Tisch remembered as great man

Robert Tisch was already an icon of industry and philanthropy when Art Modell, then owner of the Browns, formally introduced him to Giants patriarch Wellington Mara in 1991. Modell knew Tisch had long been interested in NFL ownership. And when Mara's nephew, Tim, placed his half share of the franchise up for sale, Modell figured Tisch would be interested in listening.

"We all had breakfast one morning at the Regency [Tisch's hotel in Manhattan] and put it together, just the three of us," Wellington Mara said at the time. "When Bob and I first met, he said, 'All I want to do is get 10 years of fun out of this,' and I said, 'That means you'll have to be in it for 30 years.' We laughed about it. After the NFC Championship Game victory [over the Vikings in 2001], I told him, 'This is one of those 10.' "

Now both Mara and Tisch are gone.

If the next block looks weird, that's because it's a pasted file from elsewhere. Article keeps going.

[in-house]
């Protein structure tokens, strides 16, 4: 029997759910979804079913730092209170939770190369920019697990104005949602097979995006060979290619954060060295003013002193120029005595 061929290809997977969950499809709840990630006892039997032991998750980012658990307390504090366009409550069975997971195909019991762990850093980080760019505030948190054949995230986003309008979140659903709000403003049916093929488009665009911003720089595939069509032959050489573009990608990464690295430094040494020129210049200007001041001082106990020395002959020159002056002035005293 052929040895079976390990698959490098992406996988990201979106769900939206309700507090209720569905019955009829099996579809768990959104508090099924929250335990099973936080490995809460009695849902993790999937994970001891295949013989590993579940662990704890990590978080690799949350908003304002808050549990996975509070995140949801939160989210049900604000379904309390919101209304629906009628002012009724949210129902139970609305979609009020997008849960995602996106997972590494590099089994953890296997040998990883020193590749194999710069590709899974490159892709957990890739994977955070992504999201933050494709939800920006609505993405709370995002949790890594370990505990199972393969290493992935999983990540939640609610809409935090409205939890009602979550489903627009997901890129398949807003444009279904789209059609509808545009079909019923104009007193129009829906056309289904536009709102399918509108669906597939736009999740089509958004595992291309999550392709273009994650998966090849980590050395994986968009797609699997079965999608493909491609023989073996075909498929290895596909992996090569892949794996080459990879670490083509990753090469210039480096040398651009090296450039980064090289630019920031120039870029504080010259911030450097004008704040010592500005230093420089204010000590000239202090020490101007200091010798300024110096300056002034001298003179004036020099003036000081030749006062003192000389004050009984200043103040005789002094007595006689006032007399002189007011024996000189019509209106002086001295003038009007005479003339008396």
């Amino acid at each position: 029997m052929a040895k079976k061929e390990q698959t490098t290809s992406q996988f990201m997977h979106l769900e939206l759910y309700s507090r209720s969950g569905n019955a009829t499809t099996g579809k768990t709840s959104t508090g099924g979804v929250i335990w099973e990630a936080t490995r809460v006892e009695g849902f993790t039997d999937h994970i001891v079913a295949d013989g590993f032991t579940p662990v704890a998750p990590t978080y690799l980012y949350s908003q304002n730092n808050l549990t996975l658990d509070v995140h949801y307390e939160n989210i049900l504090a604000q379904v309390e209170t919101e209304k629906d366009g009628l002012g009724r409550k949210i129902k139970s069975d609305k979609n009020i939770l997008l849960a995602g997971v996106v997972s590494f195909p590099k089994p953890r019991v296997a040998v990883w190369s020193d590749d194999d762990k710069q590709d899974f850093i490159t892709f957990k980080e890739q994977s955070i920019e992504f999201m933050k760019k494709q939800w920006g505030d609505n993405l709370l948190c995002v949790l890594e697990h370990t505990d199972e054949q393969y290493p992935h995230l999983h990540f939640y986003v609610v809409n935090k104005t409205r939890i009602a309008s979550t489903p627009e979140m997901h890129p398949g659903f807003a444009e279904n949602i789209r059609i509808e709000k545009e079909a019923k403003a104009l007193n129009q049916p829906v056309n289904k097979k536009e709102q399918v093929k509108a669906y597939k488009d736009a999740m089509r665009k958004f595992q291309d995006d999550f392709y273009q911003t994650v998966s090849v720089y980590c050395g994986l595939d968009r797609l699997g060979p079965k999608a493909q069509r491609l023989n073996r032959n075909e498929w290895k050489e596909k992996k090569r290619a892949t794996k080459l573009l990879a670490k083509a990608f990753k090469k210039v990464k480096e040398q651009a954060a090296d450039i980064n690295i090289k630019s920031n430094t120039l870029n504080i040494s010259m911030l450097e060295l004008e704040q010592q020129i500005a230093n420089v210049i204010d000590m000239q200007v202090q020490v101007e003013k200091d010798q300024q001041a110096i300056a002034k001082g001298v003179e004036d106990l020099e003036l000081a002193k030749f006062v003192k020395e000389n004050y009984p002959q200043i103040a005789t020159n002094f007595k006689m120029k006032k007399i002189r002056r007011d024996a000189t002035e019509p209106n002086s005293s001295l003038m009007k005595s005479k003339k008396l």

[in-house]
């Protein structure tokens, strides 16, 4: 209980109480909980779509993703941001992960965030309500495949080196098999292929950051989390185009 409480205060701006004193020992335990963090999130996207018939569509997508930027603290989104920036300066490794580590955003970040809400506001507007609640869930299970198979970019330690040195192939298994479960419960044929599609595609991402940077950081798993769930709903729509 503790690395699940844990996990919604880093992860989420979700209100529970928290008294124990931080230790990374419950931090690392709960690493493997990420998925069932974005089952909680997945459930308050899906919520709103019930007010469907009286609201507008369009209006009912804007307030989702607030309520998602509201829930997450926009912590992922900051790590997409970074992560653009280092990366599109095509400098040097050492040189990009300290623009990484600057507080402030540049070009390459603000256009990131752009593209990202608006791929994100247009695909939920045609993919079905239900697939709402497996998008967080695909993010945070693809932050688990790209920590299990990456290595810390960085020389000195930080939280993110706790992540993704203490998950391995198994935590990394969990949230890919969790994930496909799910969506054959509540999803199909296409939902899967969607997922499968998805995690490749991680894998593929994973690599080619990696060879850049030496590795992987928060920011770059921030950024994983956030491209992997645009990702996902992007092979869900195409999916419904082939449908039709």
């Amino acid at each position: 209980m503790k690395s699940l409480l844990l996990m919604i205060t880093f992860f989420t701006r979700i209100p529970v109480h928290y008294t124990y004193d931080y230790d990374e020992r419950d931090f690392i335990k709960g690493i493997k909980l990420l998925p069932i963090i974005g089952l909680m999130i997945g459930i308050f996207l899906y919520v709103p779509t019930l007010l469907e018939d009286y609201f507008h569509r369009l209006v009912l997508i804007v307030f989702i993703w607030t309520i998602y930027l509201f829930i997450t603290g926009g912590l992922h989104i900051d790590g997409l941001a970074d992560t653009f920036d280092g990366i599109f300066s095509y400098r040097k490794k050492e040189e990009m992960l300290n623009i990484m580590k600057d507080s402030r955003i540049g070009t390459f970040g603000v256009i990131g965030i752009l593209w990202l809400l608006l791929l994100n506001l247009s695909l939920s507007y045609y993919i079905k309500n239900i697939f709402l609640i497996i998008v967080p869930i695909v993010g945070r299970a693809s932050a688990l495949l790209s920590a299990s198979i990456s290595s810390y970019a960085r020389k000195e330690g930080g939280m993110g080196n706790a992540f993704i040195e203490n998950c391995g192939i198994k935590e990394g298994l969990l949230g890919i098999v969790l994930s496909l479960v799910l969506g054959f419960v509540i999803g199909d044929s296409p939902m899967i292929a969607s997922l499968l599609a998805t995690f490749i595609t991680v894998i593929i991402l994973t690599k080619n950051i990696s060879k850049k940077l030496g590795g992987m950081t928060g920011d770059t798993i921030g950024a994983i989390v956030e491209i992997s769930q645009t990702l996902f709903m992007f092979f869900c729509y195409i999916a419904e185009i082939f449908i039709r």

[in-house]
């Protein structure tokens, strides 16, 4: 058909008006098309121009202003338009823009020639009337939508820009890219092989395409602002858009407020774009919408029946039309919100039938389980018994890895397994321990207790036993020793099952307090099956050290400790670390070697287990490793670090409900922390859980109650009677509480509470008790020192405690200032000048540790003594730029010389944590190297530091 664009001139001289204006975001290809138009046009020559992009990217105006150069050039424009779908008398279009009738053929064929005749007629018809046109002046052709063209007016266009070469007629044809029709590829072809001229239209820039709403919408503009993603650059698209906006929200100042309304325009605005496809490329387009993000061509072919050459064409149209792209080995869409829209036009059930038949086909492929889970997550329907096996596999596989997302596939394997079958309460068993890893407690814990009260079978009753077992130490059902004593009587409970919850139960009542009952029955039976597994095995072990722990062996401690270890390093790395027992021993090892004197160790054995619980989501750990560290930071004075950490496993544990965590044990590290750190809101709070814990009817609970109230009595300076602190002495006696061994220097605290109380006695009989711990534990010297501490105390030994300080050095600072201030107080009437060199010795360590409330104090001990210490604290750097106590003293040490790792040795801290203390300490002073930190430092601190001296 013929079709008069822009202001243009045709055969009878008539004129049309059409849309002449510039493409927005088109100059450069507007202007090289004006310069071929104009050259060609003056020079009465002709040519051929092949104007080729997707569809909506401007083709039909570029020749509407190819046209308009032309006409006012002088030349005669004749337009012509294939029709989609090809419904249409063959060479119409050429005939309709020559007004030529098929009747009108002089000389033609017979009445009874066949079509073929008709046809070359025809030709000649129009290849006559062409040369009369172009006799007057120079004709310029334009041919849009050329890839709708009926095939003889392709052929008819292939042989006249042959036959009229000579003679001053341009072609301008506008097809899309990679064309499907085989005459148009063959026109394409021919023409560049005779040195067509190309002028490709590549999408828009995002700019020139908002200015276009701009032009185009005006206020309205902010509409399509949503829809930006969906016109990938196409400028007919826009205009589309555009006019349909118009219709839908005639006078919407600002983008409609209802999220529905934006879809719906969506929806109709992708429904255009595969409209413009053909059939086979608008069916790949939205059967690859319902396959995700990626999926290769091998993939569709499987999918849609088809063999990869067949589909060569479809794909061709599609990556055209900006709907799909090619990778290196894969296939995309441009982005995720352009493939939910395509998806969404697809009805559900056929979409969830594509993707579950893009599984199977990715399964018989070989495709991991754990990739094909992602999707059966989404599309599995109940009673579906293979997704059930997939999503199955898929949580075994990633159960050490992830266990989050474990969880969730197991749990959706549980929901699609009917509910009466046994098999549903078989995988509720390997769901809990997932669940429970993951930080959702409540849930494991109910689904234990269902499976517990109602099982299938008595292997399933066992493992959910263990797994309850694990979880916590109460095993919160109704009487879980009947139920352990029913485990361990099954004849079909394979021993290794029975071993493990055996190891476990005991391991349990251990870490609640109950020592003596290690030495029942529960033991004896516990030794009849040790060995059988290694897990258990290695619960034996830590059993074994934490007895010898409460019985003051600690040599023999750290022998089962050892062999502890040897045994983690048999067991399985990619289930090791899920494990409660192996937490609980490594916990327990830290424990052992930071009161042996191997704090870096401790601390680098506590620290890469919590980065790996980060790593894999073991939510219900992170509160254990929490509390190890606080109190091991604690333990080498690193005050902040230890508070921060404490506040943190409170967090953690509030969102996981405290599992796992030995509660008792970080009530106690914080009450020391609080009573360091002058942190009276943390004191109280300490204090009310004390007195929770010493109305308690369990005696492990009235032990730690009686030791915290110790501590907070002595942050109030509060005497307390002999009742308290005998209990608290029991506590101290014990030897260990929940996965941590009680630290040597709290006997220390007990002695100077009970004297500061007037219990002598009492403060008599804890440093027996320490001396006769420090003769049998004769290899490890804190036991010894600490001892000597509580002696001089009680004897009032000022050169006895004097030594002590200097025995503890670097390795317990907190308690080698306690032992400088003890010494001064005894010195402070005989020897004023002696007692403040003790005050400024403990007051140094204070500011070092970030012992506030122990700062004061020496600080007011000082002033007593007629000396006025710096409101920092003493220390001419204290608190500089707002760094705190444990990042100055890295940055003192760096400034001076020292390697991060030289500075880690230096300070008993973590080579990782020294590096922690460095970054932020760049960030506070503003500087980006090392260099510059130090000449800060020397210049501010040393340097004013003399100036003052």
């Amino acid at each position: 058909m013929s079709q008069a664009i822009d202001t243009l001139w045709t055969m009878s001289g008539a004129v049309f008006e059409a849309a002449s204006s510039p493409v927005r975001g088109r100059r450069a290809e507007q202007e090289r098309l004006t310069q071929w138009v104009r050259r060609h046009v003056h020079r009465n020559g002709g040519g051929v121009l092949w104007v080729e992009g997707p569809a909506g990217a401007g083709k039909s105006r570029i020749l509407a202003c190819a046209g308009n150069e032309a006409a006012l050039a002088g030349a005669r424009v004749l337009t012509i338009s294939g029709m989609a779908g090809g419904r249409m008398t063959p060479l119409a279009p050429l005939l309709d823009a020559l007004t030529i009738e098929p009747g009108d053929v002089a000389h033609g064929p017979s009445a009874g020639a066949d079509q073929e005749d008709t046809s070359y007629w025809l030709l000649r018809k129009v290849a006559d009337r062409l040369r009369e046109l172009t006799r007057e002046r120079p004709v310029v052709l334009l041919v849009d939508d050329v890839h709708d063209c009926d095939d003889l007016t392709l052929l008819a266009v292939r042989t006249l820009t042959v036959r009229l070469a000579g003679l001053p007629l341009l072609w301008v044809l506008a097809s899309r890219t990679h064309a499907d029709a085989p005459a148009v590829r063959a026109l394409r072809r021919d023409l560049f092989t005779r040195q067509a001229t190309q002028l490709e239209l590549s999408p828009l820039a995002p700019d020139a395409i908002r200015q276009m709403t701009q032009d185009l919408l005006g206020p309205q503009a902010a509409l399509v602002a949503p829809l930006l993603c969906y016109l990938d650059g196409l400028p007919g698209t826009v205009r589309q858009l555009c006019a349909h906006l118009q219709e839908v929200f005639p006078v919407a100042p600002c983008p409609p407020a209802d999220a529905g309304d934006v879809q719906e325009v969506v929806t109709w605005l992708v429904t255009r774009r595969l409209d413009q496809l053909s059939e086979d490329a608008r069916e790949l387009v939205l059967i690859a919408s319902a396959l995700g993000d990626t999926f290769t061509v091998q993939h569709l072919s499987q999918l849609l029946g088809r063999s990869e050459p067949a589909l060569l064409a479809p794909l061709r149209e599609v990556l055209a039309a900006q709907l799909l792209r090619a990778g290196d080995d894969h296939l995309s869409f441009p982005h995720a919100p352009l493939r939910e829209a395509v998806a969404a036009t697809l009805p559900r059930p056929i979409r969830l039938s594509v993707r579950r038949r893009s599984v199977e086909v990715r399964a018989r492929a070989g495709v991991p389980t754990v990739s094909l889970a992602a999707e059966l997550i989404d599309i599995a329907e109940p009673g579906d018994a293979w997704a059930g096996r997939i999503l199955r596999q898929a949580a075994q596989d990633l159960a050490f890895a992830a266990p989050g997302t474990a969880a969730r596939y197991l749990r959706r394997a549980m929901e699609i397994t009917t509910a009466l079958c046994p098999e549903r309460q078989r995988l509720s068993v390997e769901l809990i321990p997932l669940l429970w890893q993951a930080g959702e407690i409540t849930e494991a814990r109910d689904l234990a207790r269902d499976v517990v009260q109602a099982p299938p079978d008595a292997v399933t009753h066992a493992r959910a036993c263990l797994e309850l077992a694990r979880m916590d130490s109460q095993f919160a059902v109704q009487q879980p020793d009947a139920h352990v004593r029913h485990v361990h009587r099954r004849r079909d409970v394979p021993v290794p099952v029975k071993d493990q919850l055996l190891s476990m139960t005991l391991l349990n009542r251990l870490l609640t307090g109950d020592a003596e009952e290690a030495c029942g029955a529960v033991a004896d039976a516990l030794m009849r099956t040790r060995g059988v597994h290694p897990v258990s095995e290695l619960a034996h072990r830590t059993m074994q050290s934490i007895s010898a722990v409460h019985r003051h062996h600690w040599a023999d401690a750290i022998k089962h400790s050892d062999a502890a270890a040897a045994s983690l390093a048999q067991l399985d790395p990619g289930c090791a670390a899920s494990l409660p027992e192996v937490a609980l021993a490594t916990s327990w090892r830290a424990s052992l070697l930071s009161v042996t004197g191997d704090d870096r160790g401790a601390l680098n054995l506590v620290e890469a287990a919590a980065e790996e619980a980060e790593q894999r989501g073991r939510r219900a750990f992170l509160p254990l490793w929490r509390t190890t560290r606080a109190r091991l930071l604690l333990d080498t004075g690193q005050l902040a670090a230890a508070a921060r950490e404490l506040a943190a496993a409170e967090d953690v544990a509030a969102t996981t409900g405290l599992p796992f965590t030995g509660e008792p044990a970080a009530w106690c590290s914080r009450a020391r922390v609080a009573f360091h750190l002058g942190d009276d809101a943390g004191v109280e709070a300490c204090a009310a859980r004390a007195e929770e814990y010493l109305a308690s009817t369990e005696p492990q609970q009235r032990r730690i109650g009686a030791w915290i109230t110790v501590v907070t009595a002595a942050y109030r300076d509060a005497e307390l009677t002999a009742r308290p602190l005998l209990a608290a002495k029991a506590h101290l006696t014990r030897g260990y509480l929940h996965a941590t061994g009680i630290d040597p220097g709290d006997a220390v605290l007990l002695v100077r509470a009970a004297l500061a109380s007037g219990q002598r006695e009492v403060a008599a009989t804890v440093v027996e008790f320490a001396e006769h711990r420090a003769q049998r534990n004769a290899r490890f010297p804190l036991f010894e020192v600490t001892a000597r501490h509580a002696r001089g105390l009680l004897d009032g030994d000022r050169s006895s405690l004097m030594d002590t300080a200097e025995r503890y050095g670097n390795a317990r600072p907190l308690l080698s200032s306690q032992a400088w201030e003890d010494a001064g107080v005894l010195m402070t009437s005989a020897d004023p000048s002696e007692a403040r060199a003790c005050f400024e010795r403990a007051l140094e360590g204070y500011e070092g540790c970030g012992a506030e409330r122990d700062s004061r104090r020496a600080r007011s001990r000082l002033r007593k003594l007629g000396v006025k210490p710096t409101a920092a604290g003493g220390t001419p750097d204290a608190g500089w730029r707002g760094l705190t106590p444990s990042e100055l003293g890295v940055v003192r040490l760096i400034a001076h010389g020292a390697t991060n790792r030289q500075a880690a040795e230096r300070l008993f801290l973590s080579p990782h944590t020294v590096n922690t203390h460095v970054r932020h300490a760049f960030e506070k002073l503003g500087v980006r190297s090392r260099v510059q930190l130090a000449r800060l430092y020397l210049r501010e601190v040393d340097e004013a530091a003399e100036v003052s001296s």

Preston Robert Tisch, 79, a former United States Postmaster General who dedicated much of his life to public service and vast wealth to the assistance of charitable concerns, died Nov. 15 after a prolonged battle with inoperable brain cancer.

His death came almost exactly three weeks after Mara's, who died of cancer Oct. 25.

"It's just incredible that we've lost two pillars, two great men, two pillars of the community in a span of 21 days," Giants coach Tom Coughlin said. "It's a personal loss for me because I considered Bob to be a good friend. We missed having him at training camp, and we have missed his weekly visits to the office. He was a man of sincerity. He was straightforward. He was a tough guy, a man of courage. He loved the Giants and he liked being with the players and coaches. He was a man of humble beginnings who became a champion of industry, one of the top businessmen in the world. What an incredible journey."

Tisch is survived by his wife of 57 years, Joan, and three children, Steven, a Giants vice president, Jonathan, the team's treasurer, and Laurie.

"Probably with all of his assets, probably with all of his recognition and titles, the one job that he loved the most was co-owner of the Giants," Jonathan Tisch said. "The Tischs and Maras are very close. The Maras allowed us to get involved with their team. My father loved the players. He loved the organization. And every Sunday he so looked forward to being in the football world. That's what brought him a lot of pleasure."